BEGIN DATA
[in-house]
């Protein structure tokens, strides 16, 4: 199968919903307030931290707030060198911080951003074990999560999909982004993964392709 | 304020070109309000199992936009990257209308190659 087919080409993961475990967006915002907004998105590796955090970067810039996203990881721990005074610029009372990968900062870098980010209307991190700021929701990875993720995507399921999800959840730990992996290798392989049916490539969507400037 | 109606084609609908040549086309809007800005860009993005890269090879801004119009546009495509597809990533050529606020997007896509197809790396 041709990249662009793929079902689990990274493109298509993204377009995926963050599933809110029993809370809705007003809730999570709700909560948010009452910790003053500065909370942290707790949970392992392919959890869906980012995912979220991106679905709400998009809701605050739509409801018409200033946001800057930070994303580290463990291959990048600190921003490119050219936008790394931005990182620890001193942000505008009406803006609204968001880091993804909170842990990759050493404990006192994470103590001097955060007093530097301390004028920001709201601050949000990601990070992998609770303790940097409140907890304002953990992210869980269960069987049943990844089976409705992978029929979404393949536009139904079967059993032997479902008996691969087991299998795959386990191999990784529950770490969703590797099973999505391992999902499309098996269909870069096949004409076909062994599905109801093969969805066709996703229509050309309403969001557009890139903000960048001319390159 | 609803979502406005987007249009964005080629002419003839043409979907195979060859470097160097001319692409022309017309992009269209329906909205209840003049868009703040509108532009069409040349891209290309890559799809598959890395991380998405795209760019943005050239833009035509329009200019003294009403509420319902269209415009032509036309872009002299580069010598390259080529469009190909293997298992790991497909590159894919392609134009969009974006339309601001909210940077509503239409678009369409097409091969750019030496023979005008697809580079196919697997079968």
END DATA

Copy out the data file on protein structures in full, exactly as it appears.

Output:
[in-house]
């Protein structure tokens, strides 16, 4: 199968919903307030931290707030060198911080951003074990999560999909982004993964392709 | 304020070109309000199992936009990257209308190659 087919080409993961475990967006915002907004998105590796955090970067810039996203990881721990005074610029009372990968900062870098980010209307991190700021929701990875993720995507399921999800959840730990992996290798392989049916490539969507400037 | 109606084609609908040549086309809007800005860009993005890269090879801004119009546009495509597809990533050529606020997007896509197809790396 041709990249662009793929079902689990990274493109298509993204377009995926963050599933809110029993809370809705007003809730999570709700909560948010009452910790003053500065909370942290707790949970392992392919959890869906980012995912979220991106679905709400998009809701605050739509409801018409200033946001800057930070994303580290463990291959990048600190921003490119050219936008790394931005990182620890001193942000505008009406803006609204968001880091993804909170842990990759050493404990006192994470103590001097955060007093530097301390004028920001709201601050949000990601990070992998609770303790940097409140907890304002953990992210869980269960069987049943990844089976409705992978029929979404393949536009139904079967059993032997479902008996691969087991299998795959386990191999990784529950770490969703590797099973999505391992999902499309098996269909870069096949004409076909062994599905109801093969969805066709996703229509050309309403969001557009890139903000960048001319390159 | 609803979502406005987007249009964005080629002419003839043409979907195979060859470097160097001319692409022309017309992009269209329906909205209840003049868009703040509108532009069409040349891209290309890559799809598959890395991380998405795209760019943005050239833009035509329009200019003294009403509420319902269209415009032509036309872009002299580069010598390259080529469009190909293997298992790991497909590159894919392609134009969009974006339309601001909210940077509503239409678009369409097409091969750019030496023979005008697809580079196919697997079968």